In 2001, Aarseth wrote the editorial in the first issue of the very first peer-reviewed video game studies journal. Apart from situating 2001 as the first year of serious game analysis, the year of the first game-focused international scholarly conference and the first year of regular graduate programs for games at universities, Aarseth used the editorial to warn against what he viewed as the ‘colonising’ of video games by narratological academics.
Making room for a new field usually means reducing the resources of the existing ones, and the existing fields will also often respond by trying to contain the new area as a subfield. Games are not a kind of cinema, or literature, but colonising attempts from both these fields have already happened, and no doubt will happen again. And again, until computer game studies emerges as a clearly self-sustained academic field. To make things more confusing, the current pseudo-field of “new media” (primarily a strategy to claim computer-based communication for visual media studies), wants to subsume computer games as one of its objects.
Even today games courses in virtually every university are offered primarily as technical programming or design courses. Analysis is shoehorned largely into animation or film studies.
Ludologists continue to make their case. In 2004 Eskelinen rejected game narratology absolutely and gave us the metaphor: “If I throw a ball at you I don’t expect you to drop it and wait until it starts telling stories”. The implication is that a person should not lose sight of the fact that a game is meant for playing, which the narratologist often does. He goes on to say that games and the act of playing long predate digital media and even print media, so analysis through media studies techniques developed for traditional media will not be fruitful when applied to video games.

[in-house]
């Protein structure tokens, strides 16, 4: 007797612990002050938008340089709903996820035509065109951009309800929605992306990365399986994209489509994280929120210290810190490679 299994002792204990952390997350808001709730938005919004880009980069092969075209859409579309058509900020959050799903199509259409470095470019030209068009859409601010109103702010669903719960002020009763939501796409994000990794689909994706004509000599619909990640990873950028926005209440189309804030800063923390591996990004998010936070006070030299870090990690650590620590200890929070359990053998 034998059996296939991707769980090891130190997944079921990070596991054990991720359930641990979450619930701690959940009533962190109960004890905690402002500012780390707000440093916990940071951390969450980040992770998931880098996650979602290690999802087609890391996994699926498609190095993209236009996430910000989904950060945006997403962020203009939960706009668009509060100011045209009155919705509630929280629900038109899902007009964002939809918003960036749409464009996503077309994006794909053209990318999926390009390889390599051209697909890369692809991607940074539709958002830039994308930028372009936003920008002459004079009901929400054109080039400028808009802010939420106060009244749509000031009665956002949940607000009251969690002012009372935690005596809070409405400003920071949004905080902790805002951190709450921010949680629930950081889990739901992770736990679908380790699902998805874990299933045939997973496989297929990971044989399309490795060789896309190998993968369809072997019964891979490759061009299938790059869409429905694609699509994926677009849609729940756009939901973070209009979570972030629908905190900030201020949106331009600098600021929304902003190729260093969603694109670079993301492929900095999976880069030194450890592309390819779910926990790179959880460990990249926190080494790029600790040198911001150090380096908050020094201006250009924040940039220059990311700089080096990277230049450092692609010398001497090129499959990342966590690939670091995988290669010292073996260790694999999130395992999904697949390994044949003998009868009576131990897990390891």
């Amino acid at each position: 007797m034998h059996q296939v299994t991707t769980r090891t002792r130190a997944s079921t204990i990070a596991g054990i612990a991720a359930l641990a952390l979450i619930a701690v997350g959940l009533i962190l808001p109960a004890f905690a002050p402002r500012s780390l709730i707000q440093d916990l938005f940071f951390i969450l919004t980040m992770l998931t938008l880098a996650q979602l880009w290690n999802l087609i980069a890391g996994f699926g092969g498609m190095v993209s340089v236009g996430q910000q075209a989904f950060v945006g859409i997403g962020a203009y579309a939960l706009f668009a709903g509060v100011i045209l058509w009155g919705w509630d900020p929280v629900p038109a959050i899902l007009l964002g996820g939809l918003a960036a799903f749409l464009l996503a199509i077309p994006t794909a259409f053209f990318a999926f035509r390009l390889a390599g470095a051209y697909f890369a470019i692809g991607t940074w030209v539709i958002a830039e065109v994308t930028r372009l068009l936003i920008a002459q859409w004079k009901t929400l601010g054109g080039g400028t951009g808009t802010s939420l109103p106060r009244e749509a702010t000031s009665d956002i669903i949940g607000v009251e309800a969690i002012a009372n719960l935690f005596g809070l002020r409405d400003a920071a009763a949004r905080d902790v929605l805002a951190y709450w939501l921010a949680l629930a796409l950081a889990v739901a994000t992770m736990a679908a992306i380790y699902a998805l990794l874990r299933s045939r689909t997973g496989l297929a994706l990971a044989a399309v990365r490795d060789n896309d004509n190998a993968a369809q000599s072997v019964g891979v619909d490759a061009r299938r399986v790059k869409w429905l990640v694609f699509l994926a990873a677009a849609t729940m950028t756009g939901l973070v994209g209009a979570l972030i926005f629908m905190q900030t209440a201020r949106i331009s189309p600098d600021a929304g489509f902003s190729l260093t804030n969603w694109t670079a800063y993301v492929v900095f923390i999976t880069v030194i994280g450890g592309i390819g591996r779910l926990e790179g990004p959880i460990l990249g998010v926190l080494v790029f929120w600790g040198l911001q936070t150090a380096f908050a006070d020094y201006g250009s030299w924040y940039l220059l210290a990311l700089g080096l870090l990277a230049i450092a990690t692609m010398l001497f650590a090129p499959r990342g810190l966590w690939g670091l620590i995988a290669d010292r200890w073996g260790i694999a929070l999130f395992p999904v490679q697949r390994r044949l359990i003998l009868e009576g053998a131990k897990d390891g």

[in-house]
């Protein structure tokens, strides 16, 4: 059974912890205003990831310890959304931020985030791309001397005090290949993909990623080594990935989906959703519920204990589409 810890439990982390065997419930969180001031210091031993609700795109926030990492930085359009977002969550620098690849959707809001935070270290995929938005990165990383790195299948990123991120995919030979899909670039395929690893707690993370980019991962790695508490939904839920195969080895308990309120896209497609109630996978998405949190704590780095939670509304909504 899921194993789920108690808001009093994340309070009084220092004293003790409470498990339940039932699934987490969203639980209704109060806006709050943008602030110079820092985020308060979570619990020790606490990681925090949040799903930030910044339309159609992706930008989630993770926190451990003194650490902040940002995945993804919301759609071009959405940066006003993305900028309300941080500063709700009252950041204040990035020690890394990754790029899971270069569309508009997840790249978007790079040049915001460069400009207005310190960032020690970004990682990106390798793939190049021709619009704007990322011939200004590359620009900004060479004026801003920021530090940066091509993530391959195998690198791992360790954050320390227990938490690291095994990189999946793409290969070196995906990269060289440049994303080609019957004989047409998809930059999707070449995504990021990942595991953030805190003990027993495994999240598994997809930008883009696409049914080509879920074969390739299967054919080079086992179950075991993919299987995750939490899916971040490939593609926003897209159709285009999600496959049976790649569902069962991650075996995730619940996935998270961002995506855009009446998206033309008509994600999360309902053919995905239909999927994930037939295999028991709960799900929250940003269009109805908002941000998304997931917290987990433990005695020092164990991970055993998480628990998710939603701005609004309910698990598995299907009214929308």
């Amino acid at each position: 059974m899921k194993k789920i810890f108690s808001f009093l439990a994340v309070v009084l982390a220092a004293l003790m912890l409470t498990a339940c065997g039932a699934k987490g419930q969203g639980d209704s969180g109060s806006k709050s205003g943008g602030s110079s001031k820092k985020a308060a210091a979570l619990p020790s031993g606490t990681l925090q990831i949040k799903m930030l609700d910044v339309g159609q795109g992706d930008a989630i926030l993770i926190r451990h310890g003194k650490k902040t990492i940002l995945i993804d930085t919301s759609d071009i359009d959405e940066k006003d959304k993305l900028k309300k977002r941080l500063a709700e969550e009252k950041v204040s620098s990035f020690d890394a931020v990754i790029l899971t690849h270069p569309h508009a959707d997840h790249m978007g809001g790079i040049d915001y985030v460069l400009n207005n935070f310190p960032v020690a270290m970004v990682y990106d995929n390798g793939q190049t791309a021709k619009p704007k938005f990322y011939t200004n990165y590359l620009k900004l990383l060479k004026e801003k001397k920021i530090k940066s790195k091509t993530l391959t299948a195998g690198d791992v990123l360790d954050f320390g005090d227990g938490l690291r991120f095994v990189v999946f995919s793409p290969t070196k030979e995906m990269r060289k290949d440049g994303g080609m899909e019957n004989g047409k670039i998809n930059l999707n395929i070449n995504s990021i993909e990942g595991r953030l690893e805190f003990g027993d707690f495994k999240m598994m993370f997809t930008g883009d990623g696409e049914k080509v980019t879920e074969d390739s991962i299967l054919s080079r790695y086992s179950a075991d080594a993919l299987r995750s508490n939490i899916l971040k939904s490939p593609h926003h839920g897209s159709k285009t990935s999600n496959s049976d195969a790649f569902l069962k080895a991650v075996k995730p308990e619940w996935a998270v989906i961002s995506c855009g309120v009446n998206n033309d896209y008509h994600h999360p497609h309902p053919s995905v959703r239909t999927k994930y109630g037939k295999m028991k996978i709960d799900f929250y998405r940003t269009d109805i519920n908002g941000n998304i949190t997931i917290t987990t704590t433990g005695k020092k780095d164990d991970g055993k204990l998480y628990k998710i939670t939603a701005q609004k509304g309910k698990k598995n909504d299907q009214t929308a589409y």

One may argue that there is obviously an aspect of narrative in games – and that’s true. Consider Mass Effect, an RPG with just as much of its roots in the literary works of Lovecraft and Asimov, in the Star War films and countless other instances of science fiction, as it has in the tradition of play. However a key point in Aarseth’s rejection of games-as-narratives lies in the differentiation of mainstream ‘hollywood’ games and the alternative – open source games, independent games etc. Compared to the mainstream, many of these alternative games consciously reject the influences of other media, and it’s very easy to apply Eskelinen’s criticism of traditional analysis to them. The games play with core gameplay concepts (for example running and jumping, inverting gravity, building structures, connecting three of the same colour) rather than progressing a story or providing visual and aural spectacle.
When you were a kid, did you ever go see a movie (say Teenage Mutant Ninja Turtles) and then invent games and scenarios for yourself to play out based on that experience? Could Mass Effect and other narrative heavy games not be thought of the same way? Play is still very much at the center.
There’s a lot more I wanted to explore here, particularly about the path narratology often takes to ‘games a dangerous’ and why lugology might point to that being bogus, but I set a procrastination limit of 1000 words. Hit the comments below if you want to continue the discussion.